The IJC Community celebrated the New Year of Trees with a Tu b’Shevat seder that united the community with the Hebrew School children. Rabbi Ira led a slightly abbreviated Shabbat service so that everyone could join together at the end to discuss the meaning of this holiday.
IJC alumnus and diplomat Tony Gardner is the subject of an in-depth article in the UK’s Jewish Chronicle. He never had a bar mitzvah, but he recently closed the gap with his Jewish heritage in his mother’s home town of Venice.
Gilly Weinstein and her husband John Weissberg were honored at IJC’s services January 6. Here are extracts from Gilly’s very moving speech:
“I won’t regale you with all the profound, meaningful and colorful moments we have lived through while at the IJC, but I feel like sharing a few highlights, if you’ll indulge me.
IJC members Anya Topolski and Lisa Kelman are organizing a Purim Ball in Brussels to raise money for Our House Project, a local organization providing support to Refugees. They are inviting several local Jewish organizations, including of course IJC members and friends. Please support this fun event! Register at firstname.lastname@example.org.
People do strange things when they turn a decade. I moved to Belgium when I was thirty, met my life-partner when I was forty, became Belgian when I was fifty, and when I turned sixty last year I applied to Abraham Geiger College in Berlin to train to become a rabbi!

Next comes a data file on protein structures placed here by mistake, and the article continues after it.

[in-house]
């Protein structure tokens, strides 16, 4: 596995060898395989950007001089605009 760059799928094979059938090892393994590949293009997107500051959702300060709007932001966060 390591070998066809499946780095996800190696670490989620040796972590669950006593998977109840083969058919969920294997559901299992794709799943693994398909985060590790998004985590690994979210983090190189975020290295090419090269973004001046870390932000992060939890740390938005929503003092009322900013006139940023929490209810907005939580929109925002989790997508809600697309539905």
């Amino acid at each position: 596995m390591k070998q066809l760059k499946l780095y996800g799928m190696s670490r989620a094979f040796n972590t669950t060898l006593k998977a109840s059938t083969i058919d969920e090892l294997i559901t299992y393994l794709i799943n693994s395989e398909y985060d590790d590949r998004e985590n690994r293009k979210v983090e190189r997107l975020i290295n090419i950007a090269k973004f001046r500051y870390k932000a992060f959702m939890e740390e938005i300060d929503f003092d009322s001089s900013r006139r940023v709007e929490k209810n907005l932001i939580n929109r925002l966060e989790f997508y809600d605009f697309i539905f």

Some said: ‘You must be out of your mind! Shouldn’t you be coasting toward retirement?’ – and maybe they were right – but others said: ‘This is logical for you! It’s the next step. You’ll be a great rabbi.’
Would you like to discover Ivrit and learn to read, write and speak it? Beth Hillel has started weekly Ulpan classes on Monday evenings 19h-21h with our former Hebrew School teacher and musician extraordinaire Maayan Smith. All levels are welcome!
Peter Oliver writes -- “A little known fact is that some 9,000 Jews (who prefer to be known as Beta Israel, as the term “Falasha” is derogatory) still live in Ethiopia. The majority live in Gondar, a former royal capital in the northern Amhara region, while some are based in Addis Ababa.
In the 1980s and 1990s, most were air-lifted to Israel, where their community numbers some 135,000 today. Those who remain in Ethiopia (the “Falasha mura”) are descended from Jews who converted to Christianity under duress, but they have now reverted to Judaism.